According to the results of a study, women are less likely to accumulate molecules linked with muscle fatigue, effort perception and poor athletic performance as compared to men.
Challenging the popular notion that men are more fit for exercise of all sorts, a new study has shown that women have a natural capacity to process oxygen more quickly than men during aerobic exercises, making them more athletic.
The findings showed that the faster processing of oxygen enabled the cells of a woman’s body to undergo less strain especially during aerobic exercises — such as cardio, spinning, running, swimming, walking, hiking — which require oxygen to help produce energy.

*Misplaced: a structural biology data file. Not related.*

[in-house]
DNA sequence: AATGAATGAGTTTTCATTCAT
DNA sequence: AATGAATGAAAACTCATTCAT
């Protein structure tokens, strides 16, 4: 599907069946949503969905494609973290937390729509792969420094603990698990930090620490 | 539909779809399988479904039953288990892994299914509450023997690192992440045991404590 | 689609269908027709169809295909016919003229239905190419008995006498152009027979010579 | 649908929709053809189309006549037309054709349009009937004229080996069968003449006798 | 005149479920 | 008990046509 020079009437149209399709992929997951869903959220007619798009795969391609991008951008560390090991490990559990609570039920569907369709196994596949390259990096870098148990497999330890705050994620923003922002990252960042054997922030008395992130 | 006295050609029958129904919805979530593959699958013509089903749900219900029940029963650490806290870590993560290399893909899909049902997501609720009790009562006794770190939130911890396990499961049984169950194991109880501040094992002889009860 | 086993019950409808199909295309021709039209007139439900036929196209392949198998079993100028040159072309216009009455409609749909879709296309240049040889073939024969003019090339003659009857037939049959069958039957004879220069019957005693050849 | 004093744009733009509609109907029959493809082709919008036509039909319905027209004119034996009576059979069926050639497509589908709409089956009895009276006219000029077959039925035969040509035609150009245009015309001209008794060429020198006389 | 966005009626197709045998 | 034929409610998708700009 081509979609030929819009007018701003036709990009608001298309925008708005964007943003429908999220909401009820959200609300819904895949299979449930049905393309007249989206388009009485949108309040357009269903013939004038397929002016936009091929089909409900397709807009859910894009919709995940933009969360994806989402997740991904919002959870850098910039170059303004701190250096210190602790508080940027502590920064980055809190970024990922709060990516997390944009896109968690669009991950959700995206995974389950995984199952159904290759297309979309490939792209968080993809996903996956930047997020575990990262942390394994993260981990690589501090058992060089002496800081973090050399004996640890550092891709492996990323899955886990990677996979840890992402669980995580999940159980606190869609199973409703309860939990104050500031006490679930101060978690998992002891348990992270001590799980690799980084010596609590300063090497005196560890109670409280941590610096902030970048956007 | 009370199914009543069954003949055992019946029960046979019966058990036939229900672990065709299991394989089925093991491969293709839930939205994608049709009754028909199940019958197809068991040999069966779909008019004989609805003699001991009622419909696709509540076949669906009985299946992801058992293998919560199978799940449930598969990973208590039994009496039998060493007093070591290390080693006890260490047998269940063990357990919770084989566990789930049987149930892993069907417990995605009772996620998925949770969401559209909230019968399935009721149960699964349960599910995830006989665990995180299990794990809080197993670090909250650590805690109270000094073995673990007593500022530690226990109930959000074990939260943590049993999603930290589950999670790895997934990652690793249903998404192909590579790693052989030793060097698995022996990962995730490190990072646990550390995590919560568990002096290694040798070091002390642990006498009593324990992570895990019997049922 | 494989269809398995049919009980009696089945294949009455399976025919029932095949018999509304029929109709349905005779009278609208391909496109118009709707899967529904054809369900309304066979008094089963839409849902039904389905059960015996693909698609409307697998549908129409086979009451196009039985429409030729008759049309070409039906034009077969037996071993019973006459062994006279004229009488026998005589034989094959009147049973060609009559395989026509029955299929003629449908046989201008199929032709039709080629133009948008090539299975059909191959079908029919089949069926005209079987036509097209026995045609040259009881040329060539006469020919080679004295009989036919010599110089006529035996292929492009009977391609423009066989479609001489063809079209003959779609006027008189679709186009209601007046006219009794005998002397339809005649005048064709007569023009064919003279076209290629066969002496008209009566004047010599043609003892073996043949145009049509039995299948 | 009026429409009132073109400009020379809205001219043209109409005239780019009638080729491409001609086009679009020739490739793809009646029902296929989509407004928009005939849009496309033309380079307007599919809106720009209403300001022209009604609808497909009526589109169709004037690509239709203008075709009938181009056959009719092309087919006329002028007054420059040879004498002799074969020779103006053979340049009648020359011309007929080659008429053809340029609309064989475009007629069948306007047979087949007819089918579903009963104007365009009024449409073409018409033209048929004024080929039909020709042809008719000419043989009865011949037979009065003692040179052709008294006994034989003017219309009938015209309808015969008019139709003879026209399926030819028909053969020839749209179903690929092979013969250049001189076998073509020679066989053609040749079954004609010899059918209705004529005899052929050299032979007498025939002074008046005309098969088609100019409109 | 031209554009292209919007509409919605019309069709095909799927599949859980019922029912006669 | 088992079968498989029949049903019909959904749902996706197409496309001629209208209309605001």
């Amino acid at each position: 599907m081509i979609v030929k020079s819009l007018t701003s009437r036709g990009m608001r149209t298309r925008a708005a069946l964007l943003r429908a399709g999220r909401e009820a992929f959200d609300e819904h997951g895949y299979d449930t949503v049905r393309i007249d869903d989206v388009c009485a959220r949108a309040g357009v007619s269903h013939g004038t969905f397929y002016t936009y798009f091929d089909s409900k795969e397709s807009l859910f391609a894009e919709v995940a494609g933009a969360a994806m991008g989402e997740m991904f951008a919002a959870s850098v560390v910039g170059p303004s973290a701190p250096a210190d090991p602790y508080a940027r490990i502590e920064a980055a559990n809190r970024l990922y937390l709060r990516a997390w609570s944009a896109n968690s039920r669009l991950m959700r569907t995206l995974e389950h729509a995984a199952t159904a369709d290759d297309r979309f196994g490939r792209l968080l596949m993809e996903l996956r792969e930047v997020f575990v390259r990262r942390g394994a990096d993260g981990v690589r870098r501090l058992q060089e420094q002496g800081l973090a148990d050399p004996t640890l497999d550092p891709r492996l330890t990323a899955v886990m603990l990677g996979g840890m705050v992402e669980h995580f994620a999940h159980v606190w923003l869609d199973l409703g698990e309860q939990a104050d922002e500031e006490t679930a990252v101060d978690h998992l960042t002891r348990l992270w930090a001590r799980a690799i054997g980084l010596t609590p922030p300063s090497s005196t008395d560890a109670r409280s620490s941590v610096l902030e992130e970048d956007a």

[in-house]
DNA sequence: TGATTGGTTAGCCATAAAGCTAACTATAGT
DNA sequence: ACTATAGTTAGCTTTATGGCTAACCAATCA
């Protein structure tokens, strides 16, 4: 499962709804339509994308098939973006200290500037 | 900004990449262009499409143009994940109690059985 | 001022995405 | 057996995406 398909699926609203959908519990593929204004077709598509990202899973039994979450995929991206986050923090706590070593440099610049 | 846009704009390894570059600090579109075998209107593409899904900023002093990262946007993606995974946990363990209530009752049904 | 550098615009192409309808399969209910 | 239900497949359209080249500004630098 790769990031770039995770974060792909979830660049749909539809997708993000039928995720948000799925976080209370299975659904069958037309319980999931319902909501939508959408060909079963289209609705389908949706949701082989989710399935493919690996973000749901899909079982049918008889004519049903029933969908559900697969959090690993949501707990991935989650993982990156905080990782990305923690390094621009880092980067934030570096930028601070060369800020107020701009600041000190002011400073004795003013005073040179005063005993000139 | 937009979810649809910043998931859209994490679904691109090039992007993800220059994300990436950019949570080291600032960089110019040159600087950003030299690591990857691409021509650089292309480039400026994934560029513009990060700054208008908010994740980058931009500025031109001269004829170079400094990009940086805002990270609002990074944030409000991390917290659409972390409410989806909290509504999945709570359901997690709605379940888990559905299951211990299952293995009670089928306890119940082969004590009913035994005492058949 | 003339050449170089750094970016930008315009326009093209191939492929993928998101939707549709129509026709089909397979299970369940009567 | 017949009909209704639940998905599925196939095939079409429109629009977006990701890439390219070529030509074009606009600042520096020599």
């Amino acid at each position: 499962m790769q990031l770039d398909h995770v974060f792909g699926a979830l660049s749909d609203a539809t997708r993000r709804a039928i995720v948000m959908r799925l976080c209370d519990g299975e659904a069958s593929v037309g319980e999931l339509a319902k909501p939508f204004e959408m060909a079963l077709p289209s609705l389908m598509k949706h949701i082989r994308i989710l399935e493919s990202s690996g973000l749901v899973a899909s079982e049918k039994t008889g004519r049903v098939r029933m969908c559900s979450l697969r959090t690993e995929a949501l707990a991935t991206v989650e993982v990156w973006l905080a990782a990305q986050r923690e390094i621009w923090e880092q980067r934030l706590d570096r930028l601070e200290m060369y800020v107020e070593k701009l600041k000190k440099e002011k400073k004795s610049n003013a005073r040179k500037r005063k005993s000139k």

“The findings are contrary to the popular assumption that men’s bodies are more naturally athletic,” said lead author Thomas Beltrame, Professor at the University of Waterloo in Ontario, Canada.
“We found that women’s muscles extract oxygen from the blood faster, which, scientifically speaking, indicates a superior aerobic system,” added Richard Hughson, another researcher at the varsity.
The study, published in the journal Applied Physiology, Nutrition, and Metabolism, compared the oxygen uptake and muscle oxygen extraction between healthy and active young men and women of similar age and weight during a treadmill exercise.
Women were found to consistently outperform men with around 30 per cent faster oxygen handling throughout the body during the exercise. These women were also less likely to accumulate molecules linked with muscle fatigue, effort perception and poor athletic performance.